Monday, September 30, 2013

Kids and Soccer - São Paulo


Nigeria (green) waits to take the field against Tahiti (red)

I try not to write much about my kids as this is a public space and you never know what will come back and bite them (or me) in the butt. Also the NSA doesn't need to know about them. But once in a while, they have to come in from the periphery of this blog, as they are a big part of how I see Brazil. And of course, they are half-Brazilian so they add to my cultural learnings every day.

One of my sons (they are twins but not identical) is a born sports man. He is good at just about every sport he tries, but has an special love for soccer/futebol. He plays at least 2-3 times a week year-round. The other boy is a creative, shall I say; he likes non-competitive sports but doesn't love any. We finally found a soccer place that could handle a boy who, unlike most Brazilian boys, thinks it important to look for flowers on the soccer field and do dances  while waiting for the ball (no, he doesn't run after the ball but he will kick it if it comes within range). They are six years old. 

Yesterday we had one of the sports days of four hours of games that many of you parents can identify with. The soccer boy (I shall call him Blondie) had a game at the club for Panelinhas (hmmmm, how to translate? Technically a "clique" according to my translator, but really an internal club tournament for kids. Adults play in "Panelas", not to be confused with pans, which would be the literal translation). The club has a great soccer program--though one of the smallest clubs in the city, it gives great attention to the kids' program--this year there is even a sticker album with all the players. Love it.

Sticker album

Blondie plays for Nigeria. The other three teams in his age division (5-9 years) are Tahiti, Italy and Brasil. Blondie likes to win, but I have to say that he is a really good loser. Last year, his Panelinhas team, Manchester City, lost every single game. He did not cry, not even once. That being said, he prefers to win.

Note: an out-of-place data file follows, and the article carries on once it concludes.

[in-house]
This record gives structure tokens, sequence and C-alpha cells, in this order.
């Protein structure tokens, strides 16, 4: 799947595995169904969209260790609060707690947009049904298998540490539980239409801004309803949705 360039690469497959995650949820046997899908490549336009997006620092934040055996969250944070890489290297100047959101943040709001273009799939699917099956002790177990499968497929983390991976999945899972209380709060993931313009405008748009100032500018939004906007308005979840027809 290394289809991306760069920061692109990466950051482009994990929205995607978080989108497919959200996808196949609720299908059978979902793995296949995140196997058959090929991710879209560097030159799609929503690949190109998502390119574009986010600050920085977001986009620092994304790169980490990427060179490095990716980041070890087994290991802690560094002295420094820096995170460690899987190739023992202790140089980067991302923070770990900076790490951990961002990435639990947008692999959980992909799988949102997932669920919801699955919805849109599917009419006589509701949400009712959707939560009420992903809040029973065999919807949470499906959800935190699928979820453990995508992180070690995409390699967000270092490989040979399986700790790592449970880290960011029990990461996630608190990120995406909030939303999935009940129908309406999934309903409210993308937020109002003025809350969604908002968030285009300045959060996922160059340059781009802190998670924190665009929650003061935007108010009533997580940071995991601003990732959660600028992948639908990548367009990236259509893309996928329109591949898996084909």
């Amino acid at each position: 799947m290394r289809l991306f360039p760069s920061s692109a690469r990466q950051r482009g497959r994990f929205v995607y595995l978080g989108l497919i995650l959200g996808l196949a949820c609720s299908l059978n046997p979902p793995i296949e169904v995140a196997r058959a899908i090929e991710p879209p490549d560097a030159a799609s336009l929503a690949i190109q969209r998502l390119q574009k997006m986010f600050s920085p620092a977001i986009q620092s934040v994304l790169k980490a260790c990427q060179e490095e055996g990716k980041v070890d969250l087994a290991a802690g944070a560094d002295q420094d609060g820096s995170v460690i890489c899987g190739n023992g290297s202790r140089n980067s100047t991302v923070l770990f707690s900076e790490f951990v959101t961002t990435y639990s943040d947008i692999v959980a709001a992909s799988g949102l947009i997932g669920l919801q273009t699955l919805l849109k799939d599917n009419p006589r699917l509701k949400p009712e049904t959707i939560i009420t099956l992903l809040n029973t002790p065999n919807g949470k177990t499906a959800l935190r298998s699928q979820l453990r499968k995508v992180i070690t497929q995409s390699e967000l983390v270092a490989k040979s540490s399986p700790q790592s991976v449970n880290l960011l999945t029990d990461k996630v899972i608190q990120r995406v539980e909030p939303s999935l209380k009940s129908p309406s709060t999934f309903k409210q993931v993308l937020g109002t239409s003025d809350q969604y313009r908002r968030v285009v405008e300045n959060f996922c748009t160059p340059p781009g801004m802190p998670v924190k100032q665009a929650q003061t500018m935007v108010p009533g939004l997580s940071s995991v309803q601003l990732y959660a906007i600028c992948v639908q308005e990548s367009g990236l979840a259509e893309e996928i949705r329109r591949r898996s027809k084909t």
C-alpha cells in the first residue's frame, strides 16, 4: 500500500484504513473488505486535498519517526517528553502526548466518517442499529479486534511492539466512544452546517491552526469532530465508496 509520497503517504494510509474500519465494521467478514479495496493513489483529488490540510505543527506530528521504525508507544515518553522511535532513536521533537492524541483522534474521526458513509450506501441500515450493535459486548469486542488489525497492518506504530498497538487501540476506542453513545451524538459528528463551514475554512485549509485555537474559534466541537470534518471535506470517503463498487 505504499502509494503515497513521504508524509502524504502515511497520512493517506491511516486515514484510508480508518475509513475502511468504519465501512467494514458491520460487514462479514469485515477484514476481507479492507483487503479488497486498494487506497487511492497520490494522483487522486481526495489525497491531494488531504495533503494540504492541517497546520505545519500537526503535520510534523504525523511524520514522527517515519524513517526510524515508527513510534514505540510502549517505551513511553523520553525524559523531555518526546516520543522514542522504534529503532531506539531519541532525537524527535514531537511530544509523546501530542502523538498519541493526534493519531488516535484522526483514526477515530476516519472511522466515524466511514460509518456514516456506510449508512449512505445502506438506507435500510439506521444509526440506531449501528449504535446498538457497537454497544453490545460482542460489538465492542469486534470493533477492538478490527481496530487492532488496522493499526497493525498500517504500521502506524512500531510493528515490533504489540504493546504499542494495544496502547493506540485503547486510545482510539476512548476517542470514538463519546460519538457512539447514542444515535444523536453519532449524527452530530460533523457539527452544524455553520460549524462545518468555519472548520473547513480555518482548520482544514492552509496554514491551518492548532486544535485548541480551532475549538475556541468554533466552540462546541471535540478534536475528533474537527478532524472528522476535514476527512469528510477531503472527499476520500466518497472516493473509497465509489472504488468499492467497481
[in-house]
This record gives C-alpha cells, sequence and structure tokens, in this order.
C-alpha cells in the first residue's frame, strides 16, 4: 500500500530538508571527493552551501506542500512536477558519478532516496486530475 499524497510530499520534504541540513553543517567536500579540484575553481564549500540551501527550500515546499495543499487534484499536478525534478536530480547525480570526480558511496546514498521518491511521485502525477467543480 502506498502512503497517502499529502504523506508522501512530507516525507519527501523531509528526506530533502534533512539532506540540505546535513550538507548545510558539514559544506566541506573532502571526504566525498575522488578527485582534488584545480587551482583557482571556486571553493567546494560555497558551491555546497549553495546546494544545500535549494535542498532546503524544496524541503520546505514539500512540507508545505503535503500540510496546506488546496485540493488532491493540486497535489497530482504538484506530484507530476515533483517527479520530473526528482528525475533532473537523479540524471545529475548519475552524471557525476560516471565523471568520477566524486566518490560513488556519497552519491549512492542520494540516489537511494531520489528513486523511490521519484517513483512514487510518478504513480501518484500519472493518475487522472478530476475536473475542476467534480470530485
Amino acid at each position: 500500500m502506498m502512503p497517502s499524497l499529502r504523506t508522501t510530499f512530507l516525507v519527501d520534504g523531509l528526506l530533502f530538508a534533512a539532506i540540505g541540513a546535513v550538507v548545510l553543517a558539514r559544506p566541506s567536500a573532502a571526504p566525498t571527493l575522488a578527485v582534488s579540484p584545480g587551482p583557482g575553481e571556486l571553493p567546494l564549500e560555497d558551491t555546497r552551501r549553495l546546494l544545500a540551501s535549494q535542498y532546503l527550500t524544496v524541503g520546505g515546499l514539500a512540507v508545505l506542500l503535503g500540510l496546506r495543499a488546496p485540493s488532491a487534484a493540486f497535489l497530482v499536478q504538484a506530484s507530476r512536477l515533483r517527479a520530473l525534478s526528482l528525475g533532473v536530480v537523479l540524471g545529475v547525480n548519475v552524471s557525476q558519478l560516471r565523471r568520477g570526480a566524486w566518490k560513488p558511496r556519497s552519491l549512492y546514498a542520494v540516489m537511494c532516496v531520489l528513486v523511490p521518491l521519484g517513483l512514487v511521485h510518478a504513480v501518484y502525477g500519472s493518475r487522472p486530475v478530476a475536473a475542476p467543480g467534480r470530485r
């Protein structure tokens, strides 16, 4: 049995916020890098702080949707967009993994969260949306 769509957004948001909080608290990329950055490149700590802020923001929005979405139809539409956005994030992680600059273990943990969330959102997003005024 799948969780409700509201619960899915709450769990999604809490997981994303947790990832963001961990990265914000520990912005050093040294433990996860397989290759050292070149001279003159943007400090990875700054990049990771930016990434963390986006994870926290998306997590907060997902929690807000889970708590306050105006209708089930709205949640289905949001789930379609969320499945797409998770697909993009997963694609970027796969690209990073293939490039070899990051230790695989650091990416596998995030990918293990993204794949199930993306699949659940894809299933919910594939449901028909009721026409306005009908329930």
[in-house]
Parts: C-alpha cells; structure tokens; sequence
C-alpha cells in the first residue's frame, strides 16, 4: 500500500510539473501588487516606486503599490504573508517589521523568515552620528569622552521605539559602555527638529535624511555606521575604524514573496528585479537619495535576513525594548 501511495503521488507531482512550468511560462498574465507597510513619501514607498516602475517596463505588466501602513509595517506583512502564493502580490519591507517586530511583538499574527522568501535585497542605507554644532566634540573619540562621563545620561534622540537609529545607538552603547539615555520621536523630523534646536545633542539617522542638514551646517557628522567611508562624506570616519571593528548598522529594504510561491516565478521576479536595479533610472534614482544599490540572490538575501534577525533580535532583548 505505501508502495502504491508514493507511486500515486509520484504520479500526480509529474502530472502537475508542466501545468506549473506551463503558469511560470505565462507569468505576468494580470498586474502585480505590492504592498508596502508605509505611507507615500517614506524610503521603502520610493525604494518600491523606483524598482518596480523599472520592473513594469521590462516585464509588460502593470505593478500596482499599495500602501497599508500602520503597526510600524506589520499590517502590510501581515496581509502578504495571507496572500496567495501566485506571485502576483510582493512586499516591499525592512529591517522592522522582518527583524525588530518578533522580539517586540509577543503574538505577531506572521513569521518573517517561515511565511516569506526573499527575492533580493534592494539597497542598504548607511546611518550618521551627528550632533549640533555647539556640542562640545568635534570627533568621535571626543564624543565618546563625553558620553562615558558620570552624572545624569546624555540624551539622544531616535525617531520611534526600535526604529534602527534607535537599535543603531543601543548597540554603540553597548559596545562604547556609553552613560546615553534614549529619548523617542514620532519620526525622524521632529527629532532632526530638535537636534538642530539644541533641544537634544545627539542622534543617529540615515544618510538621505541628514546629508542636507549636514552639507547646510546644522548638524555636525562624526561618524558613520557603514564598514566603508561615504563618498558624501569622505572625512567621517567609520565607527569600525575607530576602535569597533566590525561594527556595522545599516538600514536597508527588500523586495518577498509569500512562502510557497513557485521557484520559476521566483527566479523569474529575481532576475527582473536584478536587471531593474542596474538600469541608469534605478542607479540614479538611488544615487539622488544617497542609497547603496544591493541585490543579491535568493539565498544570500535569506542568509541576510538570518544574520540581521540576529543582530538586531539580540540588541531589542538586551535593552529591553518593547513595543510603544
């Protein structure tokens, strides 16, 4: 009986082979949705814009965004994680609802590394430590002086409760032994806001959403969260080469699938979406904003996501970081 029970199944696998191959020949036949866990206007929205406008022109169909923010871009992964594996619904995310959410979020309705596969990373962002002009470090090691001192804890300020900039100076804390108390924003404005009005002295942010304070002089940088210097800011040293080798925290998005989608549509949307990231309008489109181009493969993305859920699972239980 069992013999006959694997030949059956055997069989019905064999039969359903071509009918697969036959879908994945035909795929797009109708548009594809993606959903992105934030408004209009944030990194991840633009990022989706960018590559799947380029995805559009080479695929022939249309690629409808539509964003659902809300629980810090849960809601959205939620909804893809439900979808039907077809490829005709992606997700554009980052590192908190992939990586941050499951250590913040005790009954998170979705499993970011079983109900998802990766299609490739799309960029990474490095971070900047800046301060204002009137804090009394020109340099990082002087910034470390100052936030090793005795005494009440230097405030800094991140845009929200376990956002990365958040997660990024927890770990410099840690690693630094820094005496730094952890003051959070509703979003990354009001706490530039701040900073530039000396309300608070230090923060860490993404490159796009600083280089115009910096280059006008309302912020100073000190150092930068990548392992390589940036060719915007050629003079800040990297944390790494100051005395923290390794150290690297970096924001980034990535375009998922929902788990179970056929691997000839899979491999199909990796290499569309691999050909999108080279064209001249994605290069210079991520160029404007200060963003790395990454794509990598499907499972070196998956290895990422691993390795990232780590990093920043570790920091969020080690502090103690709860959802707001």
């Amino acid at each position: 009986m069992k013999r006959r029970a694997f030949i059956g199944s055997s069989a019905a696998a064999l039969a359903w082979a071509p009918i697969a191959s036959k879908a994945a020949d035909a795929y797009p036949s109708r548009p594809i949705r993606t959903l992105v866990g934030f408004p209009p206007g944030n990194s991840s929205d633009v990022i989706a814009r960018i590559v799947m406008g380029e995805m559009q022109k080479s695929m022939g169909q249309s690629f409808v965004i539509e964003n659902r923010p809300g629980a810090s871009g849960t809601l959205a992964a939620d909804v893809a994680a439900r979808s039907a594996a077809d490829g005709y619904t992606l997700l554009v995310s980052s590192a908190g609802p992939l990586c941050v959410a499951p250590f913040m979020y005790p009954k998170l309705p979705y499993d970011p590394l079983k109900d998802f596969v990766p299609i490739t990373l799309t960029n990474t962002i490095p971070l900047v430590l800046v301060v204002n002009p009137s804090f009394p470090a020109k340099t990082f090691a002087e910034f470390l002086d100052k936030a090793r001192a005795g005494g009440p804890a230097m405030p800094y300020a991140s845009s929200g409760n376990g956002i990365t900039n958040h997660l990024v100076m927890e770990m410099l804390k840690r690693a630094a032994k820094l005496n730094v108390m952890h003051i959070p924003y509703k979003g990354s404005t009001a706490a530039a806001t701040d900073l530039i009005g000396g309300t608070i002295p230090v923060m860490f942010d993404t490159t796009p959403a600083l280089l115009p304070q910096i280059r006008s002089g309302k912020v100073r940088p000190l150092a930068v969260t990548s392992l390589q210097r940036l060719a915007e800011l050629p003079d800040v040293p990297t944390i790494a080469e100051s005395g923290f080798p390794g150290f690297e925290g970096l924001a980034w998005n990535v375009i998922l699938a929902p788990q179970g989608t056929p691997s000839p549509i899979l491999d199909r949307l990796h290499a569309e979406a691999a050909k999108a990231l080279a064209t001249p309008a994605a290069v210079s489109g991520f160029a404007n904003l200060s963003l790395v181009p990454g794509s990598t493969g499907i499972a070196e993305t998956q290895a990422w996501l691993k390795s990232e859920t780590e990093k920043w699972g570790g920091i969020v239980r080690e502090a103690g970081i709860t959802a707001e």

Tied 0x0

Creative does not play at the club. The club is competitive and the parents can be tough. On a Sunday afternoon, they are likely as not to have had a couple of beers and feel that it is okay to yell "steal the ball from the little guy, he can't stop you." Yesterday, one of the fathers from Nigeria started yelling at the referee for a call against our team. Folks, this is a game and these are small kids influenced by their parents. Personally I hate going to the club games for the sole reason that I hate the parents. No, that is harsh. I dislike the attitude of anyone who cheers against another person--you may cheer for your own team but you may not do it to the harm of the other team. This is not only true of Brazil, by the way, because I have seen a lot of ugliness on Little League fields in the US. 

Anyway, it was a fun game and fairly evenly matched. With the range of 5 to 9 year olds there are some kids who tower over others, but they are very respectful of the little guys. Seriously. The kids are respectful. Not the parents. But I have covered that.  Blondie played well and ended up with the "Fair Play" award for the game. He was very happy. The game ended in a tie and we had to run out to get to his game at the soccer academy.